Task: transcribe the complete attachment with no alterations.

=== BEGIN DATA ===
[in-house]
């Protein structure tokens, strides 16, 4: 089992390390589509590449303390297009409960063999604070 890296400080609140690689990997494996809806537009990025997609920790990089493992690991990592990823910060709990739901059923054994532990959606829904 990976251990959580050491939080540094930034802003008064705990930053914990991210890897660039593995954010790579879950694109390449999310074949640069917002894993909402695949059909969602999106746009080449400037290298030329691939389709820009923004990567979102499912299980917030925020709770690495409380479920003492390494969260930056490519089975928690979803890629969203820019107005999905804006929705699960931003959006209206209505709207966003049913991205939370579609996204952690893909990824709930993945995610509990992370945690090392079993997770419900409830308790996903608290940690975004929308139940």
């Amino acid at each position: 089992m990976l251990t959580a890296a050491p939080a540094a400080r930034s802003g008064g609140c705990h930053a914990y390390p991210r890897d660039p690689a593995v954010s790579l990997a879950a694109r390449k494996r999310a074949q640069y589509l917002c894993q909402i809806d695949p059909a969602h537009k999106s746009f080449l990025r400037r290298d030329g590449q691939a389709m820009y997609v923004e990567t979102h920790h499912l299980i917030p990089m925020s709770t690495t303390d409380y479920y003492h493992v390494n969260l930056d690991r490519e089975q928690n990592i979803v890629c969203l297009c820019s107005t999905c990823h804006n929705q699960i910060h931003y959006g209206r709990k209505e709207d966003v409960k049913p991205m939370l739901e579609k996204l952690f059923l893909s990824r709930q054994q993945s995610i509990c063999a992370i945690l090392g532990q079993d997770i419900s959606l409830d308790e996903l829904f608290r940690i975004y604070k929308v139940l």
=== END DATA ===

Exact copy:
[in-house]
């Protein structure tokens, strides 16, 4: 089992390390589509590449303390297009409960063999604070 890296400080609140690689990997494996809806537009990025997609920790990089493992690991990592990823910060709990739901059923054994532990959606829904 990976251990959580050491939080540094930034802003008064705990930053914990991210890897660039593995954010790579879950694109390449999310074949640069917002894993909402695949059909969602999106746009080449400037290298030329691939389709820009923004990567979102499912299980917030925020709770690495409380479920003492390494969260930056490519089975928690979803890629969203820019107005999905804006929705699960931003959006209206209505709207966003049913991205939370579609996204952690893909990824709930993945995610509990992370945690090392079993997770419900409830308790996903608290940690975004929308139940």
């Amino acid at each position: 089992m990976l251990t959580a890296a050491p939080a540094a400080r930034s802003g008064g609140c705990h930053a914990y390390p991210r890897d660039p690689a593995v954010s790579l990997a879950a694109r390449k494996r999310a074949q640069y589509l917002c894993q909402i809806d695949p059909a969602h537009k999106s746009f080449l990025r400037r290298d030329g590449q691939a389709m820009y997609v923004e990567t979102h920790h499912l299980i917030p990089m925020s709770t690495t303390d409380y479920y003492h493992v390494n969260l930056d690991r490519e089975q928690n990592i979803v890629c969203l297009c820019s107005t999905c990823h804006n929705q699960i910060h931003y959006g209206r709990k209505e709207d966003v409960k049913p991205m939370l739901e579609k996204l952690f059923l893909s990824r709930q054994q993945s995610i509990c063999a992370i945690l090392g532990q079993d997770i419900s959606l409830d308790e996903l829904f608290r940690i975004y604070k929308v139940l």